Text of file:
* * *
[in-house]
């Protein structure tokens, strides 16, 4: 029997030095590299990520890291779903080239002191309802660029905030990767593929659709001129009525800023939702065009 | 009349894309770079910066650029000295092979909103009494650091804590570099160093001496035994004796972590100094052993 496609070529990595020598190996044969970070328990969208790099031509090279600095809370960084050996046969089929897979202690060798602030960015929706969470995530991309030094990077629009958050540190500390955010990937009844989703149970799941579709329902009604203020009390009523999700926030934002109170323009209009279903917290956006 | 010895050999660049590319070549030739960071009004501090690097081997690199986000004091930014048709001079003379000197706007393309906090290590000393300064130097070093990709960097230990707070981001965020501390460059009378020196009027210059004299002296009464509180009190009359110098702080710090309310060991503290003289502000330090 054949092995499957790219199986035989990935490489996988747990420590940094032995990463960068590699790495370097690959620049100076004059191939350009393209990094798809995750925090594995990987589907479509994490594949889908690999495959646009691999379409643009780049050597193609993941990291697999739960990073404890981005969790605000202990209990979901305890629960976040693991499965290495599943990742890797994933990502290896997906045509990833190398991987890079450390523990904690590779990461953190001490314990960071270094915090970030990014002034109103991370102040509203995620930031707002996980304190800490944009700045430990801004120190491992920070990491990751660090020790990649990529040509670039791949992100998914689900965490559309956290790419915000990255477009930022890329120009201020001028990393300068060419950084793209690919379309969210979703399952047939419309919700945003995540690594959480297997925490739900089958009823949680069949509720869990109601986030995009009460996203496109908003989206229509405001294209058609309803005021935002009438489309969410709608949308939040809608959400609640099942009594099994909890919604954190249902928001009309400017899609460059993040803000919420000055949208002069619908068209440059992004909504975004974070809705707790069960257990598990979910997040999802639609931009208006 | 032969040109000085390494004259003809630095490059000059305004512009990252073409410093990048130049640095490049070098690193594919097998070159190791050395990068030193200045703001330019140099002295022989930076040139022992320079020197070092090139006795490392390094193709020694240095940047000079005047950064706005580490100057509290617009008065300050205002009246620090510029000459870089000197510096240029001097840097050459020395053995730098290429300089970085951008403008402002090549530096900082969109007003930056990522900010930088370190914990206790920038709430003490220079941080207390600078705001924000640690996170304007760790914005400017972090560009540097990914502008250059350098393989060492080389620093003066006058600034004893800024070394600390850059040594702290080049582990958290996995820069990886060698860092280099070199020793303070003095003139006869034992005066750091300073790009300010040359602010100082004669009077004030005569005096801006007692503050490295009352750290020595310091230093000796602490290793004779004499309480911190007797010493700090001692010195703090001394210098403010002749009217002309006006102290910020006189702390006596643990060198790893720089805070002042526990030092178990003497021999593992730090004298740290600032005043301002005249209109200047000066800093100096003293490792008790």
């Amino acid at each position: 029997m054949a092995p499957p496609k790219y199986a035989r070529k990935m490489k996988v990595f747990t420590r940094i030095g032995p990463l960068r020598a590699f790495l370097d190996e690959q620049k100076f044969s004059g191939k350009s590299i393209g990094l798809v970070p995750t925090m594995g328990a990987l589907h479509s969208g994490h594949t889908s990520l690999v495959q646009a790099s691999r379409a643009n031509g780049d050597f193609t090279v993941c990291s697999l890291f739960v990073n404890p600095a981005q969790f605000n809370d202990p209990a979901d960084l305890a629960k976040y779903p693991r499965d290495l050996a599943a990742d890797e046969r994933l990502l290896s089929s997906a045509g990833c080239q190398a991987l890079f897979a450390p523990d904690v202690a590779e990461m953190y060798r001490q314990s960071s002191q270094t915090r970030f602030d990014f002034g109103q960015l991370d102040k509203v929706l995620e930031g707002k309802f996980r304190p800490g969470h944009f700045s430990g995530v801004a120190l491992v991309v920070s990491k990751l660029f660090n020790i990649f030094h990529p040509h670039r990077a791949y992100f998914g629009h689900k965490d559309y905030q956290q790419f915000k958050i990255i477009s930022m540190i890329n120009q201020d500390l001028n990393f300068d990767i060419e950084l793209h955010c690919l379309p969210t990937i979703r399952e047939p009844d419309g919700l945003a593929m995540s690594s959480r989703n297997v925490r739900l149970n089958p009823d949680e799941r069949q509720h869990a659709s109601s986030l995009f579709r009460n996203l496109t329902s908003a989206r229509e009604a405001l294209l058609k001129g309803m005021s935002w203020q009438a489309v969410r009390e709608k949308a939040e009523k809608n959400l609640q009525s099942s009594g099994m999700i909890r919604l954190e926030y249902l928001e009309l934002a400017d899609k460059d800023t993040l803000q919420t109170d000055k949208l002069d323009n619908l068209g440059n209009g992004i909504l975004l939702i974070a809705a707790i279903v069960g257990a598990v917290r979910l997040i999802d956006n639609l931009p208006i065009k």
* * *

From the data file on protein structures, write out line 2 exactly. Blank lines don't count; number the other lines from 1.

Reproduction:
């Protein structure tokens, strides 16, 4: 029997030095590299990520890291779903080239002191309802660029905030990767593929659709001129009525800023939702065009 | 009349894309770079910066650029000295092979909103009494650091804590570099160093001496035994004796972590100094052993 496609070529990595020598190996044969970070328990969208790099031509090279600095809370960084050996046969089929897979202690060798602030960015929706969470995530991309030094990077629009958050540190500390955010990937009844989703149970799941579709329902009604203020009390009523999700926030934002109170323009209009279903917290956006 | 010895050999660049590319070549030739960071009004501090690097081997690199986000004091930014048709001079003379000197706007393309906090290590000393300064130097070093990709960097230990707070981001965020501390460059009378020196009027210059004299002296009464509180009190009359110098702080710090309310060991503290003289502000330090 054949092995499957790219199986035989990935490489996988747990420590940094032995990463960068590699790495370097690959620049100076004059191939350009393209990094798809995750925090594995990987589907479509994490594949889908690999495959646009691999379409643009780049050597193609993941990291697999739960990073404890981005969790605000202990209990979901305890629960976040693991499965290495599943990742890797994933990502290896997906045509990833190398991987890079450390523990904690590779990461953190001490314990960071270094915090970030990014002034109103991370102040509203995620930031707002996980304190800490944009700045430990801004120190491992920070990491990751660090020790990649990529040509670039791949992100998914689900965490559309956290790419915000990255477009930022890329120009201020001028990393300068060419950084793209690919379309969210979703399952047939419309919700945003995540690594959480297997925490739900089958009823949680069949509720869990109601986030995009009460996203496109908003989206229509405001294209058609309803005021935002009438489309969410709608949308939040809608959400609640099942009594099994909890919604954190249902928001009309400017899609460059993040803000919420000055949208002069619908068209440059992004909504975004974070809705707790069960257990598990979910997040999802639609931009208006 | 032969040109000085390494004259003809630095490059000059305004512009990252073409410093990048130049640095490049070098690193594919097998070159190791050395990068030193200045703001330019140099002295022989930076040139022992320079020197070092090139006795490392390094193709020694240095940047000079005047950064706005580490100057509290617009008065300050205002009246620090510029000459870089000197510096240029001097840097050459020395053995730098290429300089970085951008403008402002090549530096900082969109007003930056990522900010930088370190914990206790920038709430003490220079941080207390600078705001924000640690996170304007760790914005400017972090560009540097990914502008250059350098393989060492080389620093003066006058600034004893800024070394600390850059040594702290080049582990958290996995820069990886060698860092280099070199020793303070003095003139006869034992005066750091300073790009300010040359602010100082004669009077004030005569005096801006007692503050490295009352750290020595310091230093000796602490290793004779004499309480911190007797010493700090001692010195703090001394210098403010002749009217002309006006102290910020006189702390006596643990060198790893720089805070002042526990030092178990003497021999593992730090004298740290600032005043301002005249209109200047000066800093100096003293490792008790």